Whom is responsible if I purchased a home that has fuel oil contamination?
Topic: Contacts case smells
June 25, 2019 / By Starla Question:
I purchased an older home 5 years ago and the first thing I noticed was the smell of fuel oil in the home. My inspector and realtor had told me this is normal. During the inspection we weent to the basement and saw a pan catching fuel oil at the filter for the furnace and the inspector told me there is where your smell is coming from, that will be an easy fix. As soon as i purchased the home my father and I purchased a new filter can and everything, it stopped the leak but the fumes remained. Then the furnace died within 6 months. I replaced the furnace with natural gas and had all parts of the fuel oil tank, furnace, pipes all removed. Approx. 4 years later the odor is still just as strong. The market is so bad in Michigan I relocated for a new job almost for years ago and since then have been trying to lease my property out and cannot keep paying renters in there. My home is now being foreclosed and I will be responsible for whatever money they do not recoup and I owe much more than its worth. People have been telling me that someone should be responsible for that fuel oil contamination but the home I believe is a health hazard. What should I do or whom should I contact? Any ideas out there? Please help.
Best Answers: Whom is responsible if I purchased a home that has fuel oil contamination?
Prunella | 9 days ago
your questions needs to be answered in a few parts.
1- if you had a home inspection and have a report, you need to see what he/she wrote in it. Also, do you have anything in writing from the realtor?
2- If the home inspector wrote about the problem, as in, it was a minor problem to fix, then you may have a case to sue the home inspector. The issue you will have is time limitation. I will discuss this further in this response.
3- if you have something in writing from the realtor, then you can also sue them.
4- The problem you have, is that as a rule, you have two years to sue from the date you discovered the problem. If the inspector identified it as an issue, you are past the time limit. If he did not put it in the report, then you can sue him for failing to inspect correctly, but you may not get your monies worth, as there may be a clause in the home inspection limiting the amount of money you can sue for.
5 - There is a way to get the smell out. You can rent or buy a machine called a themal fogger which eliminates mold, smoke and other nasty smells. The machine is made by Unsmoke, and sells on Ebay for around 149.00. You need to put in chemicals, but this machine will elimate 99% of all smells. Hotels use it to get smoke smells out of rooms.
6 - If you use this machine, you most likely will be able to rent it out again assuming you are not too far down the foreclosure list. If you cannot do this, at least with the cleanup you will get more money for the house.
7 - sorry that things are so bad for you. I hope things turn around for you.
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Originally Answered: Dry Rot on window on home we just purchased?
Your or their homeowners policies will not covere it. Theirs may have but they do not own the property anymore. Did you have a home inspection prior to purchase. If you did you may have some recourse with the inspector.
But, you do not have dry rot. This is a moisture problem. Repair is of the existing damage is doubtful. Your goal now is to prevent further damage. Check the weatherstripping and things like that. How old is the house? Were they installed correctly? If the cirrent damage is severe your best option is to replace then windows.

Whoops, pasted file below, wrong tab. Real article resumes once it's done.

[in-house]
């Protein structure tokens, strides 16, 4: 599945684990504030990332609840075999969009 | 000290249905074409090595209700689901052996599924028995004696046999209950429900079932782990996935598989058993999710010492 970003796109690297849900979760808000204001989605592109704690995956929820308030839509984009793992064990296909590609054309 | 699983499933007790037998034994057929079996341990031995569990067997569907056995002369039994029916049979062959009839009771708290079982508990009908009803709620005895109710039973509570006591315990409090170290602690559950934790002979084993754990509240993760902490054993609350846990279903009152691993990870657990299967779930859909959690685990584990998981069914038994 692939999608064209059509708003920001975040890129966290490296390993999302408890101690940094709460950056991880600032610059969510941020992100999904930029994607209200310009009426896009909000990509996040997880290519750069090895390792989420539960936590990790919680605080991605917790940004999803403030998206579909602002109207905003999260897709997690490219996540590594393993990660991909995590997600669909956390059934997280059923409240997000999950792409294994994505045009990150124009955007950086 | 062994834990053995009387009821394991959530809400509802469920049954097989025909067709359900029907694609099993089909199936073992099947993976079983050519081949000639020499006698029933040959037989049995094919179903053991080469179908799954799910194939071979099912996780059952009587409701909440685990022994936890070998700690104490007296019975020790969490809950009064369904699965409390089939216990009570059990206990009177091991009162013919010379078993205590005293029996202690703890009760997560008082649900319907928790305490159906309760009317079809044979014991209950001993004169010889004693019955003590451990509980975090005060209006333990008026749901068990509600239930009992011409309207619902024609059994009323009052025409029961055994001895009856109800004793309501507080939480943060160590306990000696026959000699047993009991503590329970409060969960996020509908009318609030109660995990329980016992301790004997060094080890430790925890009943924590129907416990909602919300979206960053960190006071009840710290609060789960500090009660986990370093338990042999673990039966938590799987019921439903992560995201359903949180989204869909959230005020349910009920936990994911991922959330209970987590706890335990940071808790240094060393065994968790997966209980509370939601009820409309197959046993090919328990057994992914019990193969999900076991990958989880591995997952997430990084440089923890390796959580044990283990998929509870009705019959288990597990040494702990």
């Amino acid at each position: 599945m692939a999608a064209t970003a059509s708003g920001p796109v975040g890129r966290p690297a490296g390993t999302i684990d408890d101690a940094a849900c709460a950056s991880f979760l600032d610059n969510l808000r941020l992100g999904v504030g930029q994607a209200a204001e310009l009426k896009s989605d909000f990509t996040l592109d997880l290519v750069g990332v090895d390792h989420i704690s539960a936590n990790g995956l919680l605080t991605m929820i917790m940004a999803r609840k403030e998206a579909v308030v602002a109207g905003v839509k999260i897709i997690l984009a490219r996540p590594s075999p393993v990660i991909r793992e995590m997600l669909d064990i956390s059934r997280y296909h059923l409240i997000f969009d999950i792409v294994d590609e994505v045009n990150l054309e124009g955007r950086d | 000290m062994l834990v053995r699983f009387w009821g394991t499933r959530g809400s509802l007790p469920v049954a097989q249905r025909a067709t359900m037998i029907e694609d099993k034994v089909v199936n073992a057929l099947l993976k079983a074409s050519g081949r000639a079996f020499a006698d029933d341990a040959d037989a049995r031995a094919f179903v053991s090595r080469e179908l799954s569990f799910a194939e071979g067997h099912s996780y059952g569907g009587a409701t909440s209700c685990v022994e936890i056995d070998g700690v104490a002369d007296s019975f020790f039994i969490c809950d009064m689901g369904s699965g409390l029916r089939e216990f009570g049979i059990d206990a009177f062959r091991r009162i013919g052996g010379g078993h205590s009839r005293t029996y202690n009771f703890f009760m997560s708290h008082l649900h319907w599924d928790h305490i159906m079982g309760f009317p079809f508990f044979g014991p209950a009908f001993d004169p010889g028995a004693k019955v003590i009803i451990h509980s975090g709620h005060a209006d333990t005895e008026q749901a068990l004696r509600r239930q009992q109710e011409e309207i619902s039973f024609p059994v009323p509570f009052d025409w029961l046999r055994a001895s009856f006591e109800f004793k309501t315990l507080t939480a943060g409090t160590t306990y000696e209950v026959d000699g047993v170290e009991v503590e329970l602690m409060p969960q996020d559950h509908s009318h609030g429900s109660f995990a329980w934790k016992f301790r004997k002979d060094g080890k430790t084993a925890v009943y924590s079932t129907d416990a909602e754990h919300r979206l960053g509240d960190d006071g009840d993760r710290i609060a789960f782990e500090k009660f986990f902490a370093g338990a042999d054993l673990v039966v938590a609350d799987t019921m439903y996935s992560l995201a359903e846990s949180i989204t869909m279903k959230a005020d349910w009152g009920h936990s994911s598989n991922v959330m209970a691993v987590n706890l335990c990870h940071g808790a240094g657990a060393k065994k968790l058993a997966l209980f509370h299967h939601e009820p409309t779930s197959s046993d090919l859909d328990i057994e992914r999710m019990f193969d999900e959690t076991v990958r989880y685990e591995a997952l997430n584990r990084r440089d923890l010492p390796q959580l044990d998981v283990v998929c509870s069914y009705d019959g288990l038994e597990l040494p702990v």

I disagree with the previous answer. Both realtors and home inspectors have what is called errors and omissions insurance. You have a suit but will need to talk to an attorney. I think your suit is with the home inspector. That should have been caught.
The Realtor is culpable since he said that is common. No it's not.
It should have been up to the home inspector to find a definite cause so he made an error assuming it was a simple fix. The only problem I see is the length of time. There may be a statute of limitations. I don't know about Michigan but here in Texas it is 2 years.
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You, as the homeowner, have the burden on your shoulders. When you buy property, you take on the entire responsibility for the property. Unless an agreement was made between you and the former owner at the time you purchased the home, it's yours. After this amount of time has passed, I assume there was no mention of the spill. The old 'Buyer beware' syndrome.
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Oil prices are rising as natural reserves are running out. & alternative fuel sources are yet to be commercially viable. Putting the blame solely India & China is pure trash. The per capital consumption of developed countries like America is much higher.
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The person most likely is the realtor, the person who ha owned the house before you. They should be charge yet can't. i believe it is ur problem now. Try airing out your house, Open up th hard to reach windows and leave the house fora couple fo hours like you would on a hot summer day to keep ur house cool.
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Originally Answered: Refinancing my home with a lower value than when purchased?
the bank will not lend you less than the value of your home. you could refinance the new value for a lower loan rate, but youll end up still owing the 100K difference in price. How do you plan to come up with that?
I suppose you could ask the bank if its possible to just refinance the remaining balance on the existing loan. this might work if there was competition to get your business for home financing; but considering your situation, it would probably be very difficult.